Four weeks ago, I wrote about the opening of the expanded Panama Canal. The $7.45 billion expansion opened a third shipping lane that could accommodate much larger ships. This week, the first cargo of liquefied natural gas (LNG) entered the expanded Panama Canal. The LNG carrier Maran Gas Apollonia entered the new Agua Clara locks on the Atlantic side of the Panama Canal Monday morning carrying a cargo of LNG from the US Gulf Coast to Asia. The real significance is the fact that this transit marks the first natural gas cargo ever through the Panama Canal. The Panama Canal Authority said Monday the opening of the expansion and transit of Maran Gas Apollonia ushers in a “new era” for the LNG segment and global LNG trade, with new locks that can accommodate 90% of the world’s LNG carriers.
The US Postal Service is looking to expand its grocery delivery service. Currently, the USPS works with AmazonFresh to deliver fresh groceries and prepackaged goods to customers in 38 experimental ZIP codes, including metropolitan areas such as Sacramento, Los Angeles, San Diego, and New York City. The USPS has indicated that volumes are increasing and on-time delivery performance is improving. As a result, the company is trying to push the partnership until at least October 2017, with hopes of expanding the service beyond that and into new markets.
Deutsche Post AG’s DHL package operation in Germany is looking to use Smart Cars as delivery boxes. Owners of Daimler AG’s Smart models can arrange for DHL to deliver parcels to the trunks of their parked cars starting in September in the parent company’s hometown of Stuttgart, with the service eventually rolled out to a total of seven cities in the following months, including Cologne and Berlin. The project will be the country’s largest test of in-car delivery. Customers will need to have a Smart Car equipped with so-called connectivity box detectors, which will become standard equipment by the fall. The customer will use a mobile application to agree on delivery details for a car parked close to the recipient’s address. A code will enable the DHL courier to open the vehicle once during a specified timeframe to place the goods in the back, and to pick up any items being returned.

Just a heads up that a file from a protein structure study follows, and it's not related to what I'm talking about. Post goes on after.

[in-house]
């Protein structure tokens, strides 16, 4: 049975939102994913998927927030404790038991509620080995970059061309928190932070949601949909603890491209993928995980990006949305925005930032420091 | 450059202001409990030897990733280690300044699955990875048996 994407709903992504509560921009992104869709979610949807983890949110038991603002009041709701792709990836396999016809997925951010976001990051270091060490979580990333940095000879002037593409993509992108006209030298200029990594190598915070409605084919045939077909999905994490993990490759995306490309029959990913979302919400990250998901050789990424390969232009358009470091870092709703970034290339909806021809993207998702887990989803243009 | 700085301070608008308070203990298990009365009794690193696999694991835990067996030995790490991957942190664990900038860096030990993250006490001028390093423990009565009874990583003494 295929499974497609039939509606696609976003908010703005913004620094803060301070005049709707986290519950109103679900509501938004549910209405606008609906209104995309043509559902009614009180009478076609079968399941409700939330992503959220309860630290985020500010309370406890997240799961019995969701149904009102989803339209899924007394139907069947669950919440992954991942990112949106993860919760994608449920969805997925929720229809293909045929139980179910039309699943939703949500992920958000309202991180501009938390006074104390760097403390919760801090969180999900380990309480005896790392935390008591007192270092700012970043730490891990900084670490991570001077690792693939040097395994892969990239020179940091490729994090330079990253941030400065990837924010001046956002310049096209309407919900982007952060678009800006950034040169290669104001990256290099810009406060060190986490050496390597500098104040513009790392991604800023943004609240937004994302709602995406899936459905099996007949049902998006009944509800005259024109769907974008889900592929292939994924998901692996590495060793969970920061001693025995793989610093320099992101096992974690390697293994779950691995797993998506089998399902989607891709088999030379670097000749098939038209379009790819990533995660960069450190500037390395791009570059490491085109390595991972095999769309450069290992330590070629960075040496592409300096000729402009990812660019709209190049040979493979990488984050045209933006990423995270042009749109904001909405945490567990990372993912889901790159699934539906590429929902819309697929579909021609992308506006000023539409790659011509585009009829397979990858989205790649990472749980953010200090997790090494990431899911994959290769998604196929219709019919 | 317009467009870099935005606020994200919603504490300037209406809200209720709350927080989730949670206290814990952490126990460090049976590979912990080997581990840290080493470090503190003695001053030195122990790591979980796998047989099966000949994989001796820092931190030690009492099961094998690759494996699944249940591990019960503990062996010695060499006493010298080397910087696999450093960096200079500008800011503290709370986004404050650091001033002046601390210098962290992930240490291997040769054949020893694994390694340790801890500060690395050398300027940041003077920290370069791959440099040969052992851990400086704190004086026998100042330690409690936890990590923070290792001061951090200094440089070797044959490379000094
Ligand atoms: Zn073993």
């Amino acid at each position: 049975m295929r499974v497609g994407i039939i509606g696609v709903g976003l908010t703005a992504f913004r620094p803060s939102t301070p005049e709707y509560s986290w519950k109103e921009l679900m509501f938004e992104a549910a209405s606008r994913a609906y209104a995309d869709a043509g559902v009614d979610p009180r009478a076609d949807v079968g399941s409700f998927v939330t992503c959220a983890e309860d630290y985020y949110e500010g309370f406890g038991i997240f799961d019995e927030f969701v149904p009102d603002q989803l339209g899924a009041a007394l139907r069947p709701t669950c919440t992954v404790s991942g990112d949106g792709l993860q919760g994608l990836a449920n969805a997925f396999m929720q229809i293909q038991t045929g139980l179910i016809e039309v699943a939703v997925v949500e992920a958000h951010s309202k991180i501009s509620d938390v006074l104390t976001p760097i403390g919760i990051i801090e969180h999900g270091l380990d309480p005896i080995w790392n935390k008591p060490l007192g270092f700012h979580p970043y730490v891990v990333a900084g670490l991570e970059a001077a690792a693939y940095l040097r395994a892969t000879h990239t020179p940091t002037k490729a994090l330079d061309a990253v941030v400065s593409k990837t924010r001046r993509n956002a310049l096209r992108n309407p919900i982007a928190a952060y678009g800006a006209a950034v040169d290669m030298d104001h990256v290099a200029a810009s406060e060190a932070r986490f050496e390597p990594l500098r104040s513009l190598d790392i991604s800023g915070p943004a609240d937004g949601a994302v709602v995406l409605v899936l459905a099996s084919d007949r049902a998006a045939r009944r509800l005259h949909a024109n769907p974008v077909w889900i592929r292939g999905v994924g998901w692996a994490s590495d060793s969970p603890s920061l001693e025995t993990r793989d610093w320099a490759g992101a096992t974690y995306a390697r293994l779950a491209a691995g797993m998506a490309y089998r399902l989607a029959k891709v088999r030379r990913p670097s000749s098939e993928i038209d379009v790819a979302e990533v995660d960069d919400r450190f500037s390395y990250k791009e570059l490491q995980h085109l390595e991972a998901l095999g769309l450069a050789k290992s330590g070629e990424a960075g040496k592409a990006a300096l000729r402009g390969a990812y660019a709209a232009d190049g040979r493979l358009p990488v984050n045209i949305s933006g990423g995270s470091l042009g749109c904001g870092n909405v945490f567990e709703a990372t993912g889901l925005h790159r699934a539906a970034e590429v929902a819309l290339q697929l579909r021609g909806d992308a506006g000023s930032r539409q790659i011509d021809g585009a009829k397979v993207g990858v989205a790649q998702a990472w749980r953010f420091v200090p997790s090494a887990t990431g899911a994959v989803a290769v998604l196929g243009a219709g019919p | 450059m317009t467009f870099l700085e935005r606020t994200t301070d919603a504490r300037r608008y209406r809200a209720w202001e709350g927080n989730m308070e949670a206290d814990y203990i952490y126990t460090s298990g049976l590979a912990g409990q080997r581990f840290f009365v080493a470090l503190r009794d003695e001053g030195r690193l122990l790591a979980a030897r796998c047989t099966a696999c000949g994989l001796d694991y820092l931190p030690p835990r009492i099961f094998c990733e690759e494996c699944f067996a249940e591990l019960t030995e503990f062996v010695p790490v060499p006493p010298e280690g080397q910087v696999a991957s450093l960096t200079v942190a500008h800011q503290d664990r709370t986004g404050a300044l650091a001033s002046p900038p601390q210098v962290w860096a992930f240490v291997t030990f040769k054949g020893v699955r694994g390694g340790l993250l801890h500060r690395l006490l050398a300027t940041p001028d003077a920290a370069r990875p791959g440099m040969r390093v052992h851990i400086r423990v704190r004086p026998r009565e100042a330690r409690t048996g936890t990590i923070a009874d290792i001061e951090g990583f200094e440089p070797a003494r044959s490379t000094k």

Daimler Trucks, parent company of Freightliner and Western Star, introduced Wednesday the industry’s first take on an electric-powered truck. The company had already rolled out the fully electric truck in the light distribution segment with its Fuso Canter E-Cell, which demonstrated the day-to-day sustainability of electric trucks. The new truck, the Mercedes-Benz Urban eTruck, is the first fully electric truck with a total weight of up to 28 tons. The power is supplied by a battery pack consisting of three lithium-ion battery modules resulting in a range of up to 125 miles – enough for a typical daily delivery tour. The batteries are housed in a crash-proof location inside the frame.
That’s all for this week. Enjoy the weekend, and the song of the week, REM’s It’s the End of the World as We Know It (And I Feel Fine).